Chatting recently with a Tallahassee realtor friend of mine I learned that homeowners in several upscale neighborhoods were getting new roofs. “For Free!” she said, excited about their good fortune and, I assumed, how it might help the Real Estate market, particularly the sale of older homes.
The events she described were courtesy of the same contractor; Delta Management & Construction.
I pounced–showing her the door-knob hangers carriers had already sent me and explaining how her clients were possibly exposed not only to poor workmanship, but…to the consequences of partnering in an insurance scam.
“Really?” she asked, then in her own defense added… “They actually found some hail damage, you know.”
“Of course they found damage”, I thought but did not say. From my experience with other similar scenarios, “They always do!”
I told her that insurance doesn’t pay for gradual wear and tear or deterioration. It covers damage that is “sudden and accidental.” I challenged her to align this fact with the fact that there was no hint of roof damage until two years after the alleged hail event; and then, only after receiving the promise of a free roof!
I spoke of the shenanigans I’d previously reported on in Homosassa Springs. Upscale older neighborhoods with lots of aging roofs were (are) under siege from contractors with the same modus operandi as some in Tallahassee–they’re from “out-of-town”, handing out flyers, hiring subs, and getting Assignment of Benefit (AOB) contracts signed before their free damage inspection inevitably reveals hail damage–two years after the storm!! Recently, alert readers have begun emailing me from other parts of the state as well. (See NOTE #1 below)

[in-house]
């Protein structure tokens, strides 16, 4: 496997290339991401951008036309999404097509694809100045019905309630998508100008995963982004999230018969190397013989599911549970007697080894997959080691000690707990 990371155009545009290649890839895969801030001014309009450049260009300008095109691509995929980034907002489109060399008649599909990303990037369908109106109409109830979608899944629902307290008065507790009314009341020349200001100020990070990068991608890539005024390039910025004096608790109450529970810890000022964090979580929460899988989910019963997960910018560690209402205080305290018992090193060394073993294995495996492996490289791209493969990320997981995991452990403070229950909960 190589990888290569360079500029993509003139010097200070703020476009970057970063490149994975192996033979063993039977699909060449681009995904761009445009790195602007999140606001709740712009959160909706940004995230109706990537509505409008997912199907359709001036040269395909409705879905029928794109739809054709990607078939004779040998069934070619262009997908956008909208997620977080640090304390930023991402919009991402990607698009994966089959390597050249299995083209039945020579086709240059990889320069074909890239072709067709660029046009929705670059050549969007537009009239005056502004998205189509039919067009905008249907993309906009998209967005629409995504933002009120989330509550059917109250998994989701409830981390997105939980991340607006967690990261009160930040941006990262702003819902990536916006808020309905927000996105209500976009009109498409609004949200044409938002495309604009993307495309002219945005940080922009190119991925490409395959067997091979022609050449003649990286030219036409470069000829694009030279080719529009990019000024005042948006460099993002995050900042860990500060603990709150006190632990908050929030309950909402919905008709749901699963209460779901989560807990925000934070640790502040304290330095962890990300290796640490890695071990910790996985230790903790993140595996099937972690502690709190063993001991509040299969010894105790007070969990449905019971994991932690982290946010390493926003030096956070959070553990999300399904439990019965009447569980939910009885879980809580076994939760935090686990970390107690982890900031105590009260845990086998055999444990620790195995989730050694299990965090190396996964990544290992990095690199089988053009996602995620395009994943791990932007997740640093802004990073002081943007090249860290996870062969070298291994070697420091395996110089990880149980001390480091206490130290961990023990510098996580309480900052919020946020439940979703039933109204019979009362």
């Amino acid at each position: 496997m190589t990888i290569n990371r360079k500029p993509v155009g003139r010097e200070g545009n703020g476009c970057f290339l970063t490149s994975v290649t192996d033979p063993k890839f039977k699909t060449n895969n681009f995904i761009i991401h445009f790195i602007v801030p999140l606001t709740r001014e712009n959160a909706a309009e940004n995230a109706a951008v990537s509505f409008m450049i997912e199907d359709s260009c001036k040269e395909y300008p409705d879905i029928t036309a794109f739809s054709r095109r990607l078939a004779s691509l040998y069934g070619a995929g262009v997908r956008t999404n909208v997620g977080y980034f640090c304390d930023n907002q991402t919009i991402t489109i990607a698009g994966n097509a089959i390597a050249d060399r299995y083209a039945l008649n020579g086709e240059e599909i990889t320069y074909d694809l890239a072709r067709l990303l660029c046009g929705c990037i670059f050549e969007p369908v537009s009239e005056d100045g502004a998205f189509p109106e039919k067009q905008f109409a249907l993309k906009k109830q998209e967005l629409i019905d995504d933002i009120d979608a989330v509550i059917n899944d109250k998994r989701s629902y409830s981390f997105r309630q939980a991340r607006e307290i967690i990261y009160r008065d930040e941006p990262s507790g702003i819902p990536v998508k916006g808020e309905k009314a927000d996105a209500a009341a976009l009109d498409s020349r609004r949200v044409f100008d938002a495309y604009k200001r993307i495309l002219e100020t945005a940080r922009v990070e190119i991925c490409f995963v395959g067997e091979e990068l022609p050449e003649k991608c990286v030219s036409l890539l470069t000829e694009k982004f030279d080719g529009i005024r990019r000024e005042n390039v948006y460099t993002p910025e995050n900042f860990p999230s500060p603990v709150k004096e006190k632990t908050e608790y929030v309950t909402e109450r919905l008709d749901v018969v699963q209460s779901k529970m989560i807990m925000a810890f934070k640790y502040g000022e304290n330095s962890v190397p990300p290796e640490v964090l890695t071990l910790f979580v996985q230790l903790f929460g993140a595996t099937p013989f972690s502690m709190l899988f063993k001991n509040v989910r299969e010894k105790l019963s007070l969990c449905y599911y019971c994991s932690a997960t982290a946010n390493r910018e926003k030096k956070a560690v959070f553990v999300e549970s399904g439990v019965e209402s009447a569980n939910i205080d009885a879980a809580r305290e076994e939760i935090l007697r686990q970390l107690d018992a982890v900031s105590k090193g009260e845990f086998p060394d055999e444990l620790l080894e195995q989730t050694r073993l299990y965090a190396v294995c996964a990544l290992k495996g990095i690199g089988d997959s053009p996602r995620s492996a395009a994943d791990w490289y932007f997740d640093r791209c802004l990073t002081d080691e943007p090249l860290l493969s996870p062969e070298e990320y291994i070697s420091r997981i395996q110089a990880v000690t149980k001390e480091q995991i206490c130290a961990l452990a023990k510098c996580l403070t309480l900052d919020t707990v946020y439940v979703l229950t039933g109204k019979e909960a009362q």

The AOB scam (and, that’s what it is) succeeds in large measure because abusers (including homeowners) can always blame someone else. No one is really, demonstrably, culpable.
Of course I understand–no homeowner will be prosecuted for signing an otherwise legal AOB contract merely because it facilitates the defrauding of an insurer by a third party. But… that doesn’t mean it isn’t dishonest to do so. Possibly, even legally, maybe it’s fraud. Especially if the homeowner “…knew, or reasonably should have known…” there was no “event” and no compensable damage.
Here’s the thing. One insurer making AOB payouts both in Tallahassee and Tampa Bay reported that its’ hail claims on residences with pool cages are rarely accompanied by a claim for pool cage damage. Roof damaged to the point of total replacement but, an unscathed screen enclosure? No damage to the family car, the boat, the camper. Just a total loss to the residence roof?